When To Test White Logo

“Died Suddenly”: A Terrifying Phrase

You’re much more likely to die suddenly from COVID than you are from a COVID vaccine. In fact, the vaccine helps keep that from happening to you.

Liz Ruark
Two COVID vaccine bottles

Hearing that a young, otherwise healthy person “died suddenly” isn’t just tragic — it’s frightening and unsettling. We respond to that news differently than we do to news of other deaths. Because when someone healthy “dies suddenly,” we’re missing a critical piece of information: We don’t know why that person died. That lack of knowledge is a big, scary hole. And when we don’t know why someone died, we don’t know how to keep the same thing from happening to us.

Over the past few weeks, a few famous people who are young (or young enough) have either died or come close to dying — suddenly. And some people have rushed to fill the scary hole of the unknown with the following claim: It happened because they were vaccinated for COVID-19.

Vaccines make an easy target for blame (even if it’s way off the mark), because people want a simple reason: One cause, one effect. And if it’s the vaccine’s fault, that’s something you can avoid — though the data says you shouldn’t, for reasons I’ll get into later on. Plus, for a lot of people, getting vaccinated is already a little scary. It involves needles, after all, and plenty of folks aren’t 100 percent sure how it works. (If you want to know, check out this article — I promise it’s short.)

But here’s the thing — you’re way more likely to die suddenly from COVID-19 itself than you are to die from a COVID vaccine. And not only that — if you’re vaccinated, you’re less likely to die suddenly from COVID or its aftermath.

How COVID affects your heart and blood vessels.

We think of COVID as a respiratory disease, because problems with the breathing system are what affect most people. But one of the other major body systems COVID harms is your circulatory system: your heart and blood vessels. The virus can make the blood-vessel lining both leaky and sticky. It also makes it more likely that your blood will clot inside your blood vessels, where it’s not supposed to.

When a blood clot blocks the vessels of your heart, it causes a heart attack. If a clot blocks the vessels of your brain, it causes a stroke. In addition, COVID can make the heart muscle itself weaker, so the heart can’t pump as well. If it gets weak enough, you go into heart failure. (This video with Dr. Celine Gounder of the Kaiser Family Foundation has a useful overview of the subject.)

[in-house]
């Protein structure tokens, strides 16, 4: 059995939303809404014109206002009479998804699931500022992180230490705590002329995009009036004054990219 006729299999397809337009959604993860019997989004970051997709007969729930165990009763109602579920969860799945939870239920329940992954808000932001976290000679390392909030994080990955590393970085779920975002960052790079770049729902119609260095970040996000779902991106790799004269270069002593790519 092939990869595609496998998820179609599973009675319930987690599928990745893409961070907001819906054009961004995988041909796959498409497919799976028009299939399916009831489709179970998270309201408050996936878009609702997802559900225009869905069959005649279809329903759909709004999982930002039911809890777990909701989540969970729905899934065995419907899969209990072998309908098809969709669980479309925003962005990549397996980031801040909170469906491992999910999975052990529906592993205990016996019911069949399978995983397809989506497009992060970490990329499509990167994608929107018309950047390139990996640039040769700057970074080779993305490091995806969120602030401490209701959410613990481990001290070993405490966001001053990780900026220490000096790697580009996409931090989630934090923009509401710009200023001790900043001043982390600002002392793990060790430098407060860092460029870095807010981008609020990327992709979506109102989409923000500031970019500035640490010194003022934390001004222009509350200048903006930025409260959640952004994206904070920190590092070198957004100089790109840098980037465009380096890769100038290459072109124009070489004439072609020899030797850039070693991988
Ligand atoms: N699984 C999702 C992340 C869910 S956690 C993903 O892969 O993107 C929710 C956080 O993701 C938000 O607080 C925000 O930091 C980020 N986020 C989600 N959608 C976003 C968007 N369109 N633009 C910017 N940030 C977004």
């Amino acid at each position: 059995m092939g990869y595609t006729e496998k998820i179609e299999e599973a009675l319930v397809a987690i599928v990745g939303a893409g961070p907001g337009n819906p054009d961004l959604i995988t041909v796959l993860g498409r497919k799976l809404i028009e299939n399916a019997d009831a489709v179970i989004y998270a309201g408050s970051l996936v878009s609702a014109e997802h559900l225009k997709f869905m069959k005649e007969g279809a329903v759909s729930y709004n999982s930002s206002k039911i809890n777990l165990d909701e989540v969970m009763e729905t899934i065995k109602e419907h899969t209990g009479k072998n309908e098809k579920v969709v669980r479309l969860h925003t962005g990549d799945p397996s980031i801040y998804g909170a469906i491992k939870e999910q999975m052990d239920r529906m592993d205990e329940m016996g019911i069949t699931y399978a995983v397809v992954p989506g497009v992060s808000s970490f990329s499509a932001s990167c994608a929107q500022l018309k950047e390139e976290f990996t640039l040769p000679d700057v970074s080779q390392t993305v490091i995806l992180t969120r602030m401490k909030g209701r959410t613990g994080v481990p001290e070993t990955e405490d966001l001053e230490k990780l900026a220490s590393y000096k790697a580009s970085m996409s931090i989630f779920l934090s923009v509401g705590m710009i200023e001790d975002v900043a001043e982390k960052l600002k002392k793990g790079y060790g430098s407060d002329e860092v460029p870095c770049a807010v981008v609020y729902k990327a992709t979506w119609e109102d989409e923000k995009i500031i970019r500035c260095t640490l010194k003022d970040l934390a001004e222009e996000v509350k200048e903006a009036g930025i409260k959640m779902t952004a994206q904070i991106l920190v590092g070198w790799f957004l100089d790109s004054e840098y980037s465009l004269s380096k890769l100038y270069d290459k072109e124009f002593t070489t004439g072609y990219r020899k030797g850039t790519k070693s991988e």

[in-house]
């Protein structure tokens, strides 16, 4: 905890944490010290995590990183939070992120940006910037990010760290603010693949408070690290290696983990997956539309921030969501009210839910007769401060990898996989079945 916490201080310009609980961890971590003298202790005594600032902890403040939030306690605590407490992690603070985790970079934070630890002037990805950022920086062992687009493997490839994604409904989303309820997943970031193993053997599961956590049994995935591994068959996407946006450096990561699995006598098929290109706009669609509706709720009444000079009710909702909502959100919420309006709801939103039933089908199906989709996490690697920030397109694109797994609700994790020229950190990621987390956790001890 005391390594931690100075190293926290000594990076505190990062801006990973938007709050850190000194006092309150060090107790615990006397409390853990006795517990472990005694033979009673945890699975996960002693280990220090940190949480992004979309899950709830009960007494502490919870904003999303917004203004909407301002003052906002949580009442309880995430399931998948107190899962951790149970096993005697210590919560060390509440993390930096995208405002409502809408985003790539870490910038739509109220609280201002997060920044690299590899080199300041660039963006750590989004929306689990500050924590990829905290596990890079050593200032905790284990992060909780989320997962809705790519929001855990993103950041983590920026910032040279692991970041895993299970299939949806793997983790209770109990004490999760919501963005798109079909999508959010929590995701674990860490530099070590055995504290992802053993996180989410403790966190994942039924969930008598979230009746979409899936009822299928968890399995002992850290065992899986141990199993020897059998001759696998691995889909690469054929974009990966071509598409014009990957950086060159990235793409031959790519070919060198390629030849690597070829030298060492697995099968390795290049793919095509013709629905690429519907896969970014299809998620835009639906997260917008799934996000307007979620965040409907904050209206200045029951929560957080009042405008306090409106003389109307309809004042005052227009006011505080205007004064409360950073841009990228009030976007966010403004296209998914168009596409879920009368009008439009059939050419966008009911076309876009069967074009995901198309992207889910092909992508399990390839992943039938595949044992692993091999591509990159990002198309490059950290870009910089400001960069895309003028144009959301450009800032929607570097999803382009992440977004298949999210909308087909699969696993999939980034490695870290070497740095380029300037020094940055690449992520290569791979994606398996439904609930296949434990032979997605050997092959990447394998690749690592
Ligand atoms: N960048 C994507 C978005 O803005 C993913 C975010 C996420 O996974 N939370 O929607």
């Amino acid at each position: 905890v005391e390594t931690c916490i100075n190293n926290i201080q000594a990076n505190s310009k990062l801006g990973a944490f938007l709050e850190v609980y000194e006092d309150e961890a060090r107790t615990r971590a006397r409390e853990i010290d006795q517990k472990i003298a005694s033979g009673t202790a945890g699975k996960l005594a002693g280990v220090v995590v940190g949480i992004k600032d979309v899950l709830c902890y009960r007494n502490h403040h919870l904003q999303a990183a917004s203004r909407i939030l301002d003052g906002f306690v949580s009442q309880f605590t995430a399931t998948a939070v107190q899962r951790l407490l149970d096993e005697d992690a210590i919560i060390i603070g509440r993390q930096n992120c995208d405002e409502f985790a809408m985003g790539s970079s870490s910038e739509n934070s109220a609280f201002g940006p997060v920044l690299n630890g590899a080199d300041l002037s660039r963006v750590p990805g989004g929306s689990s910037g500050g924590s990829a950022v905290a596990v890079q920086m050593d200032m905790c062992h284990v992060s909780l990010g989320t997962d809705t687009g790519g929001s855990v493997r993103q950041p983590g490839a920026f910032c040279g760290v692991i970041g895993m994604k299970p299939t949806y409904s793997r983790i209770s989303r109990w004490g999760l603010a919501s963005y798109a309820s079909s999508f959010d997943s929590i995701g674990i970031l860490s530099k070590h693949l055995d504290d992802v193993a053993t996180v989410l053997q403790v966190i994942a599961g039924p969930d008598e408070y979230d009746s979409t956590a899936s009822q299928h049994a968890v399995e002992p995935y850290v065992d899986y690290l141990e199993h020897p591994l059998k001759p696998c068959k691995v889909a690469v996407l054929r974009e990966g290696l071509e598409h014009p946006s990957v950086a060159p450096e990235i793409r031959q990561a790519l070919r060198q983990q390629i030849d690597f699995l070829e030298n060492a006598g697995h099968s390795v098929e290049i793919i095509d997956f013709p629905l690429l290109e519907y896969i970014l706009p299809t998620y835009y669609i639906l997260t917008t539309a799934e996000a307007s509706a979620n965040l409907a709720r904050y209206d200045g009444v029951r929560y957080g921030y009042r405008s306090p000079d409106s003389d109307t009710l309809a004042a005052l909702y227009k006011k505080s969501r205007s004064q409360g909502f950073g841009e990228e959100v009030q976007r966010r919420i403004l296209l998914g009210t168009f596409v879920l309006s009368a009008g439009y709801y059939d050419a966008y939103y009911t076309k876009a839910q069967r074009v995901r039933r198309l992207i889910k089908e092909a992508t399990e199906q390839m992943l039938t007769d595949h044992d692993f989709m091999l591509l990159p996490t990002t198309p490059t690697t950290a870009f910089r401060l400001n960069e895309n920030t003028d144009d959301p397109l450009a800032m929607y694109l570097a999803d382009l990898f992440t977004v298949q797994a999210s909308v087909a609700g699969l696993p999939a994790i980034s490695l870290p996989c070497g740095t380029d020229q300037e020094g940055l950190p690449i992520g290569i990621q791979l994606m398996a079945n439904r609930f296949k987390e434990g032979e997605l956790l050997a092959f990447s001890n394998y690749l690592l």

These things can happen while you’re sick with COVID, or they can happen after you’ve recovered from the disease. They’re part of the reason why over 50,000 more people died of heart and blood vessel disease in 2020 than in 2019. Remember — in 2020 we didn’t have COVID vaccines. What we had was an awful lot of COVID-19.

If you’re vaccinated, you’re much less likely to get a severe case of COVID. That means you’re less likely to have any of the blood-vessel or heart problems that COVID causes, and less likely to die suddenly from them.

Vaccine side effects are real — and almost always mild.

All of the most common side effects of COVID vaccination are mild — things like a sore arm, a headache, a fever, or just being really tired. There are three well-known side effects that can be serious, and all of them happen very rarely.

  • The Johnson and Johnson vaccine was linked to a four in a million chance of a certain type of blood clot. That kind of clot can be fatal, which is part of the reason why the FDA recommends that most people get either the Pfizer or the Moderna vaccine instead. Even with that recommendation, though, it’s still safer to get the J&J vaccine than it is to get COVID-19.

  • In rare cases, people who get one of the mRNA vaccines (Pfizer or Moderna) vaccines can experience myocarditis, or inflammation of the heart muscle. However, the chances of that happening are very low — about 100 in a million. Plus, the condition is usually mild and doesn’t last long. And guess what? You can get myocarditis from COVID, too. And when that happens as a result of COVID, it’s more likely to be severe and land you in the hospital.

  • The one other severe vaccine side effect that can happen is anaphylaxis. That’s a very serious allergic reaction, which can be fatal if it’s not treated right away. But the good news is that if you’re going to have anaphylaxis, it’s typically going to happen right after you get vaccinated. That’s why doctors and pharmacists ask you to wait for 15 minutes after you’ve had a shot for the first time. If you develop anaphylaxis they’ll see it and treat it immediately.

Sometimes you just need to wait to find out what happened.

The COVID vaccines are the most carefully studied of any vaccine in history. They have saved the lives of over 20 million people. None of the famous people who died suddenly in recent weeks did so because of a vaccine — whether for COVID or anything else.

Sometimes, in those sad cases, it can take a while to figure out what the cause of death was. We just needed to wait — for a few days, or a week or two — to learn what actually happened. And that time of not knowing is definitely scary. But filling the gap with fiction and more fear doesn’t help anyone. If we can just be patient, there’s often a simple answer to what happened — one that’s not just easy to understand, but is also, crucially, true.